I think you have to preface any conversation about this issue with an assurance that you understand that you are responsible for resolving this problem and will find a way to solve it that will make everyone happy even if that requires you finding another place to live. After that any of the suggestions here could work. Don't even try to convince any of them to compromise their feelings or comfort for your situation.


My summary of the situation ...

  1. You sat down and asked the roommates if you can keep the cat.
  2. They said no. They listed the bio hazards and noise complaints as primary concerns.

You are here to learn how to present the fact you have to keep the cat in a political manner that balances your responsibility for the cats life against the needs of the roommates to return to the status quo; pre-cat.

  • I try to go to non-violent communication (Link) techniques of listening to their problems, restating them in your words until they get out all of their concerns & also deflate any emotional stress.

  • Open the door for other expectations they have of you which might not be fulfilled? Is there something else that makes you unwilling to work with me till June when we can part ways? Did you plan on parting ways even before the cat?

  • Maybe they want their own cat & this is a good way of laying ground rules the household pets?

  • Is there another way to turn it into a situation in which they can benefit from?

  • Trade something for their acceptance of the cat? Maybe you do extra rounds of dishes or agree not to play music late at night?

  • Offer to keep the cat in your room if possible till the liter issue is resolved?

On the side, as this is only about interpersonal ... perhaps the compromise is getting the parents to split the time till you can move out?

Which leads to the second question someone else nailed ...

  • how would you go about negotiating with the girlfriend if you had to move in with her? Who gives up their cat? Perhaps this a chance to acclimate the two cats slowly...which might help 3 months at the gfs for kitty - giving everyone a break, 3 months again at your place & 3 months at the parents while you & maybe the girlfriend are packing/moving etc.

" I dont feel it's appropriate to impose on my roommates or my parents" You're not imposing on your parents by giving them back their cat, they imposed on you and your roommates by having you look after the cat in the first place.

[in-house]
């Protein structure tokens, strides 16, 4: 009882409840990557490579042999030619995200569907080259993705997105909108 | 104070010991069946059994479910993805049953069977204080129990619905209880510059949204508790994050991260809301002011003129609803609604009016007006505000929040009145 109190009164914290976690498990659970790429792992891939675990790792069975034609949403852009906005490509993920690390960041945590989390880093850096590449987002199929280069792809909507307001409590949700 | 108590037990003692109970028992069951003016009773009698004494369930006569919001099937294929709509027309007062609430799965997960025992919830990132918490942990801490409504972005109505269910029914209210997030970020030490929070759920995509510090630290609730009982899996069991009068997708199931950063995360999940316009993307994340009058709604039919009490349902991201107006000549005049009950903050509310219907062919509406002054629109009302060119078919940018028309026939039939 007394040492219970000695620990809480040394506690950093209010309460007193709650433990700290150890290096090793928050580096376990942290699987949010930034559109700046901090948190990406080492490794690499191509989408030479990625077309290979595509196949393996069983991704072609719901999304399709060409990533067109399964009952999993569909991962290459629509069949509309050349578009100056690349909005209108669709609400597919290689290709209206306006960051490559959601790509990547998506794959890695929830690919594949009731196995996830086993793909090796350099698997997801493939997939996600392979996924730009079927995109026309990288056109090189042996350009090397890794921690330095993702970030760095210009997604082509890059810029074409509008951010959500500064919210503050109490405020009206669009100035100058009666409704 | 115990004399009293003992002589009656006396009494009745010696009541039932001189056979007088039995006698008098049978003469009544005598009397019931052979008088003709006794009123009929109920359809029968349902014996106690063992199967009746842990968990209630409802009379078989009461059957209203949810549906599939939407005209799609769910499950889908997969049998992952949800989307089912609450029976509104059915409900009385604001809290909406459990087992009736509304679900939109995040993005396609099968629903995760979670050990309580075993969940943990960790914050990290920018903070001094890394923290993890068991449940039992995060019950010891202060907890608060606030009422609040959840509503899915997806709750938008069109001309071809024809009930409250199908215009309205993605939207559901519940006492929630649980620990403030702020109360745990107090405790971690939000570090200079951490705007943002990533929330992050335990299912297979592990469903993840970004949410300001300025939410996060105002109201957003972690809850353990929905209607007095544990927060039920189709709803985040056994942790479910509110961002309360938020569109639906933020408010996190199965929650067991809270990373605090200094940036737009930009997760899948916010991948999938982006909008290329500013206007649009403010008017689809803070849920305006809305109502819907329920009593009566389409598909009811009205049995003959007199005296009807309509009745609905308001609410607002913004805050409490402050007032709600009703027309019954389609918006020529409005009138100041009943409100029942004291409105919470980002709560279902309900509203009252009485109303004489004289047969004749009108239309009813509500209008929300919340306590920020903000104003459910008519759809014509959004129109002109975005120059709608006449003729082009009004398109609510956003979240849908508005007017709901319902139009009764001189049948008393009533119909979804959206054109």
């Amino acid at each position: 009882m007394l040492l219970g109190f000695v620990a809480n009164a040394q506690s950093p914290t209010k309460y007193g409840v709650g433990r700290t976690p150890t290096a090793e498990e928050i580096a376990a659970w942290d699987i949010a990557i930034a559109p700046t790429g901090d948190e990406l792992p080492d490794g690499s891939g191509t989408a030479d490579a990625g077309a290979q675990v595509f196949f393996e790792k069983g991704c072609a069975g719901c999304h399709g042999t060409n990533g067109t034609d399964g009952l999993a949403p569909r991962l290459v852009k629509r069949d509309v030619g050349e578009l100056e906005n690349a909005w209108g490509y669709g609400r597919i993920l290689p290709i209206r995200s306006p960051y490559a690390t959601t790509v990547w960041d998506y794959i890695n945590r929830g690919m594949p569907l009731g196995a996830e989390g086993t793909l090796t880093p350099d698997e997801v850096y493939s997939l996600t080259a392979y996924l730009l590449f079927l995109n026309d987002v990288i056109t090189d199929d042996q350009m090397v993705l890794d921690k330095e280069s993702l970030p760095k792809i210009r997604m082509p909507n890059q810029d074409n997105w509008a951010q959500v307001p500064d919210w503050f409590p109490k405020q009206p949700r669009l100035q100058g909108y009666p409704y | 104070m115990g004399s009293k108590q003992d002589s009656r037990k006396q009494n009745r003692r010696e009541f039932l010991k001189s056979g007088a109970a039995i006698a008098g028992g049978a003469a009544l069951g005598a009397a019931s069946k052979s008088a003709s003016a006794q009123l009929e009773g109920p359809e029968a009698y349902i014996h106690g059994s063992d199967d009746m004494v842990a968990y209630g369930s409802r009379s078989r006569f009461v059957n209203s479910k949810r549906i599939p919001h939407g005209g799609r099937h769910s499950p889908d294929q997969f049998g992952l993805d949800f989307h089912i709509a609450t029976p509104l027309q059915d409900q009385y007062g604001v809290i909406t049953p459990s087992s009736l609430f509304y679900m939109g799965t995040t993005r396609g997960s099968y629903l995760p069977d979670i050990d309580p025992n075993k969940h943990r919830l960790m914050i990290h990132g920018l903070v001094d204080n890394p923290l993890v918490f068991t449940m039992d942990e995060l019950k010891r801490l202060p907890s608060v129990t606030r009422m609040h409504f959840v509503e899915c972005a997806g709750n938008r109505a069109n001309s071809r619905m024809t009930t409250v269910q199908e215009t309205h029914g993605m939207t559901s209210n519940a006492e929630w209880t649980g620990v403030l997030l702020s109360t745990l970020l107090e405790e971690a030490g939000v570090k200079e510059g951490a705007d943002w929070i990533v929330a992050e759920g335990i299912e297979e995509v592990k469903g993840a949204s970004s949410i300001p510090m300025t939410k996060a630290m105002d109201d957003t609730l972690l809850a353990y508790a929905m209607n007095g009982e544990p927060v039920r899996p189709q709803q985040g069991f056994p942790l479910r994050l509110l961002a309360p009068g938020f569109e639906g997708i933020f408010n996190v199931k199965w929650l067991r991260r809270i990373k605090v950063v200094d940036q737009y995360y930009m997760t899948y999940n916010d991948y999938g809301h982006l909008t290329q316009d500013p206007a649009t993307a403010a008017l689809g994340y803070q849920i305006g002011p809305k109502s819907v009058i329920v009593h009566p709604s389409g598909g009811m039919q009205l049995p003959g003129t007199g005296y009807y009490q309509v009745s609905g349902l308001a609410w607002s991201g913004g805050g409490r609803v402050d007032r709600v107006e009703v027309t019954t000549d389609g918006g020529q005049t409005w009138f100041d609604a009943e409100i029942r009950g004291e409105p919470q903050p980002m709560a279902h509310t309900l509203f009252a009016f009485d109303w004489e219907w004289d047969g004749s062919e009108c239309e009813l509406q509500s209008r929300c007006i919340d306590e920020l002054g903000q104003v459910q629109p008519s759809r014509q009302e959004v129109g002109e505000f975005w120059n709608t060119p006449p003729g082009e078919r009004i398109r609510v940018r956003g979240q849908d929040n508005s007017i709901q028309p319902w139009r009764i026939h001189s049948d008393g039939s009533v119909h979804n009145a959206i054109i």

You need to explain to your parents that the cat was not originally on your lease, and your roommates didn't know they were agreeing to a poopy apartment when they signed the lease. They need to keep the cat at least until your lease is up, at which point it would be appropriate to draw up a new lease with the same roommates, find new roommates, or find a new apartment which allows cats and has roommates who don't mind.

This isn't negotiable. You looking after the cat was a (fairly long term) favor to your parents, and they shouldn't expect you to have to look after the cat forever when that was never the agreement.

  • 5
    The cat is mine. Not my parents.
    – JS Lavertu
    Oct 30, 2017 at 17:15
  • @JSLavertu the fact still stands that they basically dumped it on you without asking. "temporary" is VERY different than permanent. Perhaps they could take it back until you move in July. Have you asked them or discussed this with them yet? If not, why the heck not? Oct 30, 2017 at 18:34
  • @SnyperBunny I havent discussed it with them yet because I'll be able to do so in person in a few days. The cat isnt risking immediate eviction yet so it's fine. Having my parents keep it until july is a good idea however!
    – JS Lavertu
    Oct 30, 2017 at 20:48


Explain the situation to your room-mates. Let me know you understand this is not something they signed up for. And let them know this is an animal that have loved for more than a decade.

Promise to take extra care of the litter - and keep that promise. This might include buying fancy new litter boxes.

Then offer to pick up a larger share of the rent. I would suggest offering an amount of money to afford a decent meal out, for each roommate, each month. (An "extra little something every once in a while" is not a sufficient offer.)

Be prepare for your roommates to accept or decline the offer. If they accept, you have a contract - your money and best-faith efforts for their toleration.

(If someone declines and says they "just want the cat gone" then be very careful. Your cat may not be safe in your apartment. Try extra hard to find another solution.)

Then, keep the lines of communication open. This means you ask your roommates periodically how things are going with the cat - don't wait for them to bring it up.

Not the answer you're looking for? Browse other questions tagged or ask your own question.